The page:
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Title: Methane emissions from Arctic landscapes during 2000–2015: an analysis with land and lake biogeochemistry models
Abstract. Wetlands and freshwater bodies (mainly lakes) are the largestnatural sources of the greenhouse gas CH4 to the atmosphere. Great effortshave been made to quantify these source emissions and their uncertainties.Previous research suggests that there might be significant uncertaintiescoming from “double accounting” emissions from freshwater bodies andwetlands. Here we quantify the methane emissions from both land andfreshwater bodies in the pan-Arctic with two process-based biogeochemistrymodels by minimizing the double accounting at the landscape scale. Twonon-overlapping dynamic areal change datasets are used to drive the models.We estimate that the total methane emissions from the pan-Arctic are 36.46 ± 1.02 Tg CH4 yr−1 during 2000–2015, of which wetlands andfreshwater bodies are 21.69 ± 0.59 Tg CH4 yr−1 and 14.76 ± 0.44 Tg CH4 yr−1, respectively. Our estimation narrows thedifference between previous bottom-up (53.9 Tg CH4 yr−1) andtop-down (29 Tg CH4 yr−1) estimates. Our correlation analysisshows that air temperature is the most important driver for methane emissionsof inland water systems. Wetland emissions are also significantly affected byvapor pressure, while lake emissions are more influenced by precipitation andlandscape areal changes. Sensitivity tests indicate that pan-Arctic lakeCH4 emissions were highly influenced by air temperature but less bylake sediment carbon increase.  more » « less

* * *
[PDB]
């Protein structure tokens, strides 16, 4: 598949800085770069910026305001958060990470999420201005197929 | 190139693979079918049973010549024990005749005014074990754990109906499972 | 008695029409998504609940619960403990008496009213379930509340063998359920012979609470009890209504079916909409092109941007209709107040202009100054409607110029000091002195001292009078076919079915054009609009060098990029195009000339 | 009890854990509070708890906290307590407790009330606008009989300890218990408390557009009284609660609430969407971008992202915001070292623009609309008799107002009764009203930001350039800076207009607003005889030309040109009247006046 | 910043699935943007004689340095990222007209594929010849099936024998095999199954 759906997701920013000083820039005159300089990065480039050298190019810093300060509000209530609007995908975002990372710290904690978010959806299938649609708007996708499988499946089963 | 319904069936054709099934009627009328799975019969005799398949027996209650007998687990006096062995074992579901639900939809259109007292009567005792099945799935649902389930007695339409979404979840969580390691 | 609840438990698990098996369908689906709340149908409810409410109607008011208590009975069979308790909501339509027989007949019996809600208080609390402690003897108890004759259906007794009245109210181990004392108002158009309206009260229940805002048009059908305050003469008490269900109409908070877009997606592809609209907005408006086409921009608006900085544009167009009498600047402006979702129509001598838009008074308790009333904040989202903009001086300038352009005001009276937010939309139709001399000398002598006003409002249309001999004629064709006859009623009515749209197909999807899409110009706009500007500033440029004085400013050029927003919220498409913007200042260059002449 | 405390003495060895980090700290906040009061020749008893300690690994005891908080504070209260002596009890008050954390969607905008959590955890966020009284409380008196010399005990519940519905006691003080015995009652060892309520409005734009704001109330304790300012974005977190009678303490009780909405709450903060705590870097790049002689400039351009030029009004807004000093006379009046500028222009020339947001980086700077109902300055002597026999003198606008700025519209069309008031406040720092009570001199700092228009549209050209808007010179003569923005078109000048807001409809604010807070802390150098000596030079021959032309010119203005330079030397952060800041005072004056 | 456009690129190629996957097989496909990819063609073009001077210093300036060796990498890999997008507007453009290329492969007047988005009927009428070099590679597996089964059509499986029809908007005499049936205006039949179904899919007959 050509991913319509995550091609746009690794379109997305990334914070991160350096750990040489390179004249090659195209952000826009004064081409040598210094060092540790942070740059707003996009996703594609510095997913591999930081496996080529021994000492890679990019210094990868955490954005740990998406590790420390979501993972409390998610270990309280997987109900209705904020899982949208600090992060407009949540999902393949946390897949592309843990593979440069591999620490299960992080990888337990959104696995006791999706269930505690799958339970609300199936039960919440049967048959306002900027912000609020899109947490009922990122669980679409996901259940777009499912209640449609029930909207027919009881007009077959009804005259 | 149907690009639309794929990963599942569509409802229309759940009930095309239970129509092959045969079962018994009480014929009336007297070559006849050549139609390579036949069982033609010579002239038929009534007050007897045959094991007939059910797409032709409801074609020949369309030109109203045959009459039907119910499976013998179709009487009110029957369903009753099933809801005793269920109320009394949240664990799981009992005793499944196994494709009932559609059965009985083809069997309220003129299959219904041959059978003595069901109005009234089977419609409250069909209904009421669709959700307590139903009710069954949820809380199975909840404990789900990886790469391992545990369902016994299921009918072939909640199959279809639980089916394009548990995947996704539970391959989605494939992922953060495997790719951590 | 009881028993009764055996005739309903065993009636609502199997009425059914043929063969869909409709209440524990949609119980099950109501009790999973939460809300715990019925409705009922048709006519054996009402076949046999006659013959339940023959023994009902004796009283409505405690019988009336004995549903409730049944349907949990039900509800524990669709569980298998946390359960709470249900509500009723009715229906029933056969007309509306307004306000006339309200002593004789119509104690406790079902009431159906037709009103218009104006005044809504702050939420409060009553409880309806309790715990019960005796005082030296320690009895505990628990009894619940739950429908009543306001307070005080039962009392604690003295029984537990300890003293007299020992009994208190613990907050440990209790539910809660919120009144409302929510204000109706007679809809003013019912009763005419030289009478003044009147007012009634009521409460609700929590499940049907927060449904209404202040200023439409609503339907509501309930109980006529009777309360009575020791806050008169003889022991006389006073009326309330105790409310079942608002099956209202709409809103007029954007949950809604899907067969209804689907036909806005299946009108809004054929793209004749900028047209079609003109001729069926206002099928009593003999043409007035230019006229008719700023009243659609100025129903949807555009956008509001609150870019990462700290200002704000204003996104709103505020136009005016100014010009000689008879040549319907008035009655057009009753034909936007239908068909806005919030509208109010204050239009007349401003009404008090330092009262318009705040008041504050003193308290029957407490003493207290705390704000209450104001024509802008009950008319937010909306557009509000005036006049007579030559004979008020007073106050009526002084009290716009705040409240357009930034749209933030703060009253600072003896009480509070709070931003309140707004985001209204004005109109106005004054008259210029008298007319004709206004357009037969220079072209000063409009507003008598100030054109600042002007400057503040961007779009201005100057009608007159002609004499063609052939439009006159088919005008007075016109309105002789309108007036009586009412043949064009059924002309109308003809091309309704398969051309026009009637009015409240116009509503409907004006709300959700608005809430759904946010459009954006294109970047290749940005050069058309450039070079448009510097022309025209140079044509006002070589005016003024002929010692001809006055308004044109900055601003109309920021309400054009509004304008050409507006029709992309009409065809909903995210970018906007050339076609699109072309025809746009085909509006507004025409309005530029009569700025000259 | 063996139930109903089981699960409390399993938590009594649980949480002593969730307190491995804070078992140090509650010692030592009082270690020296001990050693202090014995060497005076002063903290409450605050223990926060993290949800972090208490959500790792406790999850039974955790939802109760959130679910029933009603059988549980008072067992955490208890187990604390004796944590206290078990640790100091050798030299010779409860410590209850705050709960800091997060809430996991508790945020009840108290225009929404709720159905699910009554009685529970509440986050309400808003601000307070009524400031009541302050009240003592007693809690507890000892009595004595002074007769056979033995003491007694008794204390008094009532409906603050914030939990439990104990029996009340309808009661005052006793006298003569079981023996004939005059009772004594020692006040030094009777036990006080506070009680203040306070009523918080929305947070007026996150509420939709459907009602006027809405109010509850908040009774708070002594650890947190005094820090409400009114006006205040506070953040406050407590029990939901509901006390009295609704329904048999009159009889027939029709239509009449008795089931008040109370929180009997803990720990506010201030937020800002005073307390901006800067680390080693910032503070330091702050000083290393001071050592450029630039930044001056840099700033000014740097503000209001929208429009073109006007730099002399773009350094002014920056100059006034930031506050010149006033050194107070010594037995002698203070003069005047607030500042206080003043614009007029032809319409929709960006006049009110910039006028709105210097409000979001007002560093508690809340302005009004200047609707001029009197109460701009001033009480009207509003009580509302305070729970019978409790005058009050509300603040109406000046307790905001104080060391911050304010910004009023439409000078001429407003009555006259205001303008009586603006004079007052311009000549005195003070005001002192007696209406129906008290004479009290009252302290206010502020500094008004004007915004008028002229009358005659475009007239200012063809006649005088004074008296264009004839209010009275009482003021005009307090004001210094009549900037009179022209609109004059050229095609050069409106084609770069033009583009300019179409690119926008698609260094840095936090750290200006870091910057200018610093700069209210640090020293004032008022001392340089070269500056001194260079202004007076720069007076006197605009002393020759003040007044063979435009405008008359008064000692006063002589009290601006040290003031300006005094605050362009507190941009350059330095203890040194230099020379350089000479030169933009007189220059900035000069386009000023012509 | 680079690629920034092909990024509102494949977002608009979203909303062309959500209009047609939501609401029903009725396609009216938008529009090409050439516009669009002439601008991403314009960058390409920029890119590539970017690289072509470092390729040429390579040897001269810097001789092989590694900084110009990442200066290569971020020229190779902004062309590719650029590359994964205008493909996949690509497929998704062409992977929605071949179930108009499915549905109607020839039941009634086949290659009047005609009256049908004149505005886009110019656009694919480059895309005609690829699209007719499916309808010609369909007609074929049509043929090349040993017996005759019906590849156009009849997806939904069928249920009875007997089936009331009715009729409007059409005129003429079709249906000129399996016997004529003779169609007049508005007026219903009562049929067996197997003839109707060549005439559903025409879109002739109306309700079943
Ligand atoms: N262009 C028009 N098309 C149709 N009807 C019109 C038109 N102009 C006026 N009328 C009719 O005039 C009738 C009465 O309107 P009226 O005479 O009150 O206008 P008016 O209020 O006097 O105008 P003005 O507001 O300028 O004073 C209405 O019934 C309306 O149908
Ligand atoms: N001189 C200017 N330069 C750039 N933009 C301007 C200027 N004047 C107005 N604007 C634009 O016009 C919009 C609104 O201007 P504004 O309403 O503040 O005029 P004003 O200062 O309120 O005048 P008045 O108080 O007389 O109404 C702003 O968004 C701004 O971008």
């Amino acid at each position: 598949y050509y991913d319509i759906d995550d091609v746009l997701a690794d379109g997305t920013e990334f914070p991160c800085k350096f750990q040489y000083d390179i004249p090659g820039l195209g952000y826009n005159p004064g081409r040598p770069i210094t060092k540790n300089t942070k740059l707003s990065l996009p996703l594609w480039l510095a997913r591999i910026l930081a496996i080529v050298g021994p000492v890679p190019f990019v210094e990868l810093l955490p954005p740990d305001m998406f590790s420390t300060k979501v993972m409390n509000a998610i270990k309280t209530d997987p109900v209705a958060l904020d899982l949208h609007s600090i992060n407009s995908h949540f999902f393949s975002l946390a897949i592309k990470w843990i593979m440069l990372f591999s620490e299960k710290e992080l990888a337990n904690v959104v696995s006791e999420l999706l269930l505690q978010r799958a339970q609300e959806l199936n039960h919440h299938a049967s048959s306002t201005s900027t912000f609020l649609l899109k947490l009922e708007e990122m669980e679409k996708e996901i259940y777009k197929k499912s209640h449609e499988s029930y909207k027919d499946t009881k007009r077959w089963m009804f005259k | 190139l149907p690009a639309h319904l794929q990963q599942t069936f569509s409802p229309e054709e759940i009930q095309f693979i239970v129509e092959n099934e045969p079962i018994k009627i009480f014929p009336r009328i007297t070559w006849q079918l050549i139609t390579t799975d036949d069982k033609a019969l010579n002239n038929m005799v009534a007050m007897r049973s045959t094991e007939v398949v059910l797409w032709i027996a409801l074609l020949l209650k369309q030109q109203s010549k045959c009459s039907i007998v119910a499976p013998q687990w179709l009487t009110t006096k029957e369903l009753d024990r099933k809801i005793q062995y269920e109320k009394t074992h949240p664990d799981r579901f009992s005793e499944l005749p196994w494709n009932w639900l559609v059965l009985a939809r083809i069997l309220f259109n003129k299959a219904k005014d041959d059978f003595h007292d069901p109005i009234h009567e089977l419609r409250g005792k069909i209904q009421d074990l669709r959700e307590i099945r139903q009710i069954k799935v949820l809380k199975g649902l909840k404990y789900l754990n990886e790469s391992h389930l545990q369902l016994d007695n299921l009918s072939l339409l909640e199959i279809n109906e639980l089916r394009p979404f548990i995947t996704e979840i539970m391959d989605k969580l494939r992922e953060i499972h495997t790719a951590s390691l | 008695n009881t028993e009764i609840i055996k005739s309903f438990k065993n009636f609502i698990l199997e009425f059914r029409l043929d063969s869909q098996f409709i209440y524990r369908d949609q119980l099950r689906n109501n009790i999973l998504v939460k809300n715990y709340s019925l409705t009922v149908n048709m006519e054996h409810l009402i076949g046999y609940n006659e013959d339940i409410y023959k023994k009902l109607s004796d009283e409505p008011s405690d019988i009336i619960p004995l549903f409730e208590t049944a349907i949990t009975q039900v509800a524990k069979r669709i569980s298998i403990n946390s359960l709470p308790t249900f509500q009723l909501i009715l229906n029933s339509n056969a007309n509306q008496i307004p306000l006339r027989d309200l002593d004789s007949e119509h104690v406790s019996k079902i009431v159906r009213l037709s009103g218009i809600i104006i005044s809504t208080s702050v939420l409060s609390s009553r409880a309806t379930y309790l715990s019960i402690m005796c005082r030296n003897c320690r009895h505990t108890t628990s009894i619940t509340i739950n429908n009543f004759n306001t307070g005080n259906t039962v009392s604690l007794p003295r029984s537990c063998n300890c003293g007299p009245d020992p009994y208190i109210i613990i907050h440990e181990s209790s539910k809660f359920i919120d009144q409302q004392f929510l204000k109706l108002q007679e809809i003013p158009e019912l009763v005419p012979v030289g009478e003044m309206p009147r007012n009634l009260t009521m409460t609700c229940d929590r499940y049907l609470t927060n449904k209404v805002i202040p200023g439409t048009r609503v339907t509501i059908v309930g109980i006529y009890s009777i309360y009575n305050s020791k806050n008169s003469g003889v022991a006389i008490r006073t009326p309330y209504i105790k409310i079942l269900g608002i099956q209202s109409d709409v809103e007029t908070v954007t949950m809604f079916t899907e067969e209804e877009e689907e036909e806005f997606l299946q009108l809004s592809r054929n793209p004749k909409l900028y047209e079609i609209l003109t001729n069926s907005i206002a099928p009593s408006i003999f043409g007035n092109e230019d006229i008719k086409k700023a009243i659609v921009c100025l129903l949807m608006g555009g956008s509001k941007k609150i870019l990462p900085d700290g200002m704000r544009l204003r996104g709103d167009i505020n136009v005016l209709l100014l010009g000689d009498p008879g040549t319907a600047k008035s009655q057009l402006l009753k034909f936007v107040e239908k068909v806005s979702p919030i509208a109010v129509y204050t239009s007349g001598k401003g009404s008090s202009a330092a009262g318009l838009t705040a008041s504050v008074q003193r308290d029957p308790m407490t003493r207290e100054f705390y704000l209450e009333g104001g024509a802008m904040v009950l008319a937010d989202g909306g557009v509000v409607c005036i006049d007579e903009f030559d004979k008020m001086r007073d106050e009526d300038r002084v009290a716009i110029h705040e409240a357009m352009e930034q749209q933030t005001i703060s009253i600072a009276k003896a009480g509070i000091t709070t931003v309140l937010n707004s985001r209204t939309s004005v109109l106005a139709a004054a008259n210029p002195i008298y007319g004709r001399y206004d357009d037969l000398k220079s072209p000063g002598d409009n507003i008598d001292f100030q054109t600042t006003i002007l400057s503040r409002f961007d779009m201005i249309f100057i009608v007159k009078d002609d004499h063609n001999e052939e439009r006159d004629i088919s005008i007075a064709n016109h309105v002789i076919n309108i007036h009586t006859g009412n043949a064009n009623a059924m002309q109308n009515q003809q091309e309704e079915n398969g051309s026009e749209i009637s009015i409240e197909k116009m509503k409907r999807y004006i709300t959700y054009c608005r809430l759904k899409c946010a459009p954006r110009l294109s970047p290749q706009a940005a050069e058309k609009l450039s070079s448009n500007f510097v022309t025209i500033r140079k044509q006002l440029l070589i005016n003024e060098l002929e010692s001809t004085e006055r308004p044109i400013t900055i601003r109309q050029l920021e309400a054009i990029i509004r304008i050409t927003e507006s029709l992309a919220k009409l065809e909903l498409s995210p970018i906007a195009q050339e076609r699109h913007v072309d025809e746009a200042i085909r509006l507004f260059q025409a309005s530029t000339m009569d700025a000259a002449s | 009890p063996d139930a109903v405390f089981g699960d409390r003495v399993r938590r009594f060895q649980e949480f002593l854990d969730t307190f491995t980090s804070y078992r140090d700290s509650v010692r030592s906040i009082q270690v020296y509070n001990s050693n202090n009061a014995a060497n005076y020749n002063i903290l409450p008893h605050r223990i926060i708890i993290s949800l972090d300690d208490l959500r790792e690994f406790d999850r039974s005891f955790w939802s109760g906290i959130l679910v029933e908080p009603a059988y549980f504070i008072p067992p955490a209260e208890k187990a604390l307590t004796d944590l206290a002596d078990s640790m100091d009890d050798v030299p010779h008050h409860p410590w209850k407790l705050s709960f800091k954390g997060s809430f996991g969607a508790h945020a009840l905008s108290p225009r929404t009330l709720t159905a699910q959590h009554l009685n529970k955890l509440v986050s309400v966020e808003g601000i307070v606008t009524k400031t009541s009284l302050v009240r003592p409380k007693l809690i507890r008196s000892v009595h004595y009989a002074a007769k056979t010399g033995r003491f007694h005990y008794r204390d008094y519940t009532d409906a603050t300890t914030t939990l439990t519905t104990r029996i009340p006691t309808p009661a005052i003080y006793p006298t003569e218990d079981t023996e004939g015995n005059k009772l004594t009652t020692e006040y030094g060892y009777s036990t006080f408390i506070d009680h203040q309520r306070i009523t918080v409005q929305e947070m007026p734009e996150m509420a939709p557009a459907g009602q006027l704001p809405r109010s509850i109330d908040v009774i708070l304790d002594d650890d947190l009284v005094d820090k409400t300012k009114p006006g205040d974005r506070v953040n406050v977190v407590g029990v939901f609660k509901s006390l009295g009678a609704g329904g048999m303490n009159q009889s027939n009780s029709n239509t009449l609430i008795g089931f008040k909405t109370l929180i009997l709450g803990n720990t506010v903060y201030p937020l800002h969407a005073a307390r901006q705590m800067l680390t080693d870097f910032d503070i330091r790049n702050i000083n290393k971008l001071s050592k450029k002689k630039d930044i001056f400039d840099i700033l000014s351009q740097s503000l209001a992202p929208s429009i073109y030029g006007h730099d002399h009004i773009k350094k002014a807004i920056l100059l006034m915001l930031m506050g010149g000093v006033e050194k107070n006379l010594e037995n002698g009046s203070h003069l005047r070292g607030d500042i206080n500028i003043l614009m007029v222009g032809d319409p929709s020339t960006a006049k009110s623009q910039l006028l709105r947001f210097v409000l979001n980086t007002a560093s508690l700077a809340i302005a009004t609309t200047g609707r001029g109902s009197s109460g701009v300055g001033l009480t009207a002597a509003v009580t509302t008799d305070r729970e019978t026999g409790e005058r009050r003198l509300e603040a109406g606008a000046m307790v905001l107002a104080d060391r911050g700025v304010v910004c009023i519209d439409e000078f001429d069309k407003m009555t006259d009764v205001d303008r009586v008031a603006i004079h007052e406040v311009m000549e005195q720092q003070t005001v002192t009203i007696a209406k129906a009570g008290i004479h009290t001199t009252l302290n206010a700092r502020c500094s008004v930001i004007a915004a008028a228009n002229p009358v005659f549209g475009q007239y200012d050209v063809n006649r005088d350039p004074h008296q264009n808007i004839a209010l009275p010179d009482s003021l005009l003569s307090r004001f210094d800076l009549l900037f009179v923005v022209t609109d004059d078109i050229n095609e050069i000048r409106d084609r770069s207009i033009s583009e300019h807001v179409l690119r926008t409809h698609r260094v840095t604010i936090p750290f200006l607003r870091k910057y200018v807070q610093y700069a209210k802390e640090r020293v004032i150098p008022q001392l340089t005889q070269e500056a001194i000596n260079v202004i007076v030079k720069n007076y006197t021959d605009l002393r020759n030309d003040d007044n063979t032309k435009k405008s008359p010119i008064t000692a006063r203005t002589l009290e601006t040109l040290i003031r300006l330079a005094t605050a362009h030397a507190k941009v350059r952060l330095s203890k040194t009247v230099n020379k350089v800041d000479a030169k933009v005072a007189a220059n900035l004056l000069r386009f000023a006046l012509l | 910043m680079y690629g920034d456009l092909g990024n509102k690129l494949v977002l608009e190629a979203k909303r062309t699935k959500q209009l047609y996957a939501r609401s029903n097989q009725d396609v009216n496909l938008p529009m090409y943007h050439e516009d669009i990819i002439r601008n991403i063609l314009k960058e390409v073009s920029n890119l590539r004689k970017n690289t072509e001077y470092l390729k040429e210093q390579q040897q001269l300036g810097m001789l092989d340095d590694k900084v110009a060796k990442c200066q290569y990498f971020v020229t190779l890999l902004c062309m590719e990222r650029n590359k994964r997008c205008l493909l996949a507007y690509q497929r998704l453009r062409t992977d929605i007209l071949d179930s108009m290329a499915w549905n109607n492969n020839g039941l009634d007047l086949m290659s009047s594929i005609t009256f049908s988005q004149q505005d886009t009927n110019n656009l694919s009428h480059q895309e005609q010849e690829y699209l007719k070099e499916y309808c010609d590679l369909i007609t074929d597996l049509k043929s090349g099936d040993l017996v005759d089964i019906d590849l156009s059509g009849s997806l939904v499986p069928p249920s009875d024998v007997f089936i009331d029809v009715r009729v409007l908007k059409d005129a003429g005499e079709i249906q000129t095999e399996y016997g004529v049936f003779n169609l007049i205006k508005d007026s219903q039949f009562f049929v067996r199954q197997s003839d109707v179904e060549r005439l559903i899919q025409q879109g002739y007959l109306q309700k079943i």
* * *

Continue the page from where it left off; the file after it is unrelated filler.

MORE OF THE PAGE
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1181 to 1193
Medium: X
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National Science Foundation
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